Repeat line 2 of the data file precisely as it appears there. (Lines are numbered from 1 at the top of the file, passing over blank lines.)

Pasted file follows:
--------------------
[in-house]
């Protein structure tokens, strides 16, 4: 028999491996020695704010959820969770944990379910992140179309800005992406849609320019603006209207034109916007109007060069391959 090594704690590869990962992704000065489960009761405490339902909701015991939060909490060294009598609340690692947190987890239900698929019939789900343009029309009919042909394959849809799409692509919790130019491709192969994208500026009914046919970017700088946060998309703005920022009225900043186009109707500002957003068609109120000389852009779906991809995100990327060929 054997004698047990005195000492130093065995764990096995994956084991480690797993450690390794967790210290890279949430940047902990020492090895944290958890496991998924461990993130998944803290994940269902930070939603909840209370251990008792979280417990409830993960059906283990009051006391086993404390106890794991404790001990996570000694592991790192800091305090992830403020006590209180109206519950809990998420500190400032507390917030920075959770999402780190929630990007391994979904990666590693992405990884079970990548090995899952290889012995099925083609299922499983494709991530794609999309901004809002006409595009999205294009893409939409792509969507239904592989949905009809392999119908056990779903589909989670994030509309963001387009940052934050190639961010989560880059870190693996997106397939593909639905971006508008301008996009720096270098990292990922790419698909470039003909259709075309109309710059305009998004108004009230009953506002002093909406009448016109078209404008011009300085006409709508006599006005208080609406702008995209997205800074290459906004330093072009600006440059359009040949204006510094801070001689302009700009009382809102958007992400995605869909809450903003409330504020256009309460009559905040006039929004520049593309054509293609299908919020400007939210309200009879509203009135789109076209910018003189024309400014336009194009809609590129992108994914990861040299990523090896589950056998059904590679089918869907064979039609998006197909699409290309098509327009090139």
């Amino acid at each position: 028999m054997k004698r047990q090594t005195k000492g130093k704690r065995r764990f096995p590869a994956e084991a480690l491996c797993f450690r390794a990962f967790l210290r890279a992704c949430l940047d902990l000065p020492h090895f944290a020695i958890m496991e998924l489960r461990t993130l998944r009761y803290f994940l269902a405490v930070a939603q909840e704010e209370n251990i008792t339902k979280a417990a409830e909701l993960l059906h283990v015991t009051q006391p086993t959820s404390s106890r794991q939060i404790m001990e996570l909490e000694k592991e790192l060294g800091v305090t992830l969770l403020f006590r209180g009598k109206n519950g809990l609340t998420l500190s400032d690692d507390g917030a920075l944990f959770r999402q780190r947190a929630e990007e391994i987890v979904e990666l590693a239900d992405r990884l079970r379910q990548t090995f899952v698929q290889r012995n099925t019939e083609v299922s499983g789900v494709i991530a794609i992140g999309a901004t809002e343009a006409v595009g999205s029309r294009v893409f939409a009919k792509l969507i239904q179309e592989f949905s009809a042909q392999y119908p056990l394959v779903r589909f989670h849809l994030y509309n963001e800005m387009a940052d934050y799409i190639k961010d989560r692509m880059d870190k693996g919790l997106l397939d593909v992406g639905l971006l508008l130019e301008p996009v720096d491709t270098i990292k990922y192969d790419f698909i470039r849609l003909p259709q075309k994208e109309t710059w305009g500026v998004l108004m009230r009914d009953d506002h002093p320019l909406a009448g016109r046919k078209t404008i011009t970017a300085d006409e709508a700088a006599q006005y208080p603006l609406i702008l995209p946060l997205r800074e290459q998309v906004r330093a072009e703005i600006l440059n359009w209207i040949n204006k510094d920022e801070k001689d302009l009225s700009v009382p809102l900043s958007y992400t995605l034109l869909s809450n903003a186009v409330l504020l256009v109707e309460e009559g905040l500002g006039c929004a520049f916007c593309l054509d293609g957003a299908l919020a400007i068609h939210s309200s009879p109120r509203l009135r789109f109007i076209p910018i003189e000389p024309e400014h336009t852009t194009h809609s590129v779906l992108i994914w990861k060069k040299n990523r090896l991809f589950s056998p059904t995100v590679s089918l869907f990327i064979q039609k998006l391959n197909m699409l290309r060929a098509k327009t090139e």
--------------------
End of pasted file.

């Protein structure tokens, strides 16, 4: 028999491996020695704010959820969770944990379910992140179309800005992406849609320019603006209207034109916007109007060069391959 090594704690590869990962992704000065489960009761405490339902909701015991939060909490060294009598609340690692947190987890239900698929019939789900343009029309009919042909394959849809799409692509919790130019491709192969994208500026009914046919970017700088946060998309703005920022009225900043186009109707500002957003068609109120000389852009779906991809995100990327060929 054997004698047990005195000492130093065995764990096995994956084991480690797993450690390794967790210290890279949430940047902990020492090895944290958890496991998924461990993130998944803290994940269902930070939603909840209370251990008792979280417990409830993960059906283990009051006391086993404390106890794991404790001990996570000694592991790192800091305090992830403020006590209180109206519950809990998420500190400032507390917030920075959770999402780190929630990007391994979904990666590693992405990884079970990548090995899952290889012995099925083609299922499983494709991530794609999309901004809002006409595009999205294009893409939409792509969507239904592989949905009809392999119908056990779903589909989670994030509309963001387009940052934050190639961010989560880059870190693996997106397939593909639905971006508008301008996009720096270098990292990922790419698909470039003909259709075309109309710059305009998004108004009230009953506002002093909406009448016109078209404008011009300085006409709508006599006005208080609406702008995209997205800074290459906004330093072009600006440059359009040949204006510094801070001689302009700009009382809102958007992400995605869909809450903003409330504020256009309460009559905040006039929004520049593309054509293609299908919020400007939210309200009879509203009135789109076209910018003189024309400014336009194009809609590129992108994914990861040299990523090896589950056998059904590679089918869907064979039609998006197909699409290309098509327009090139």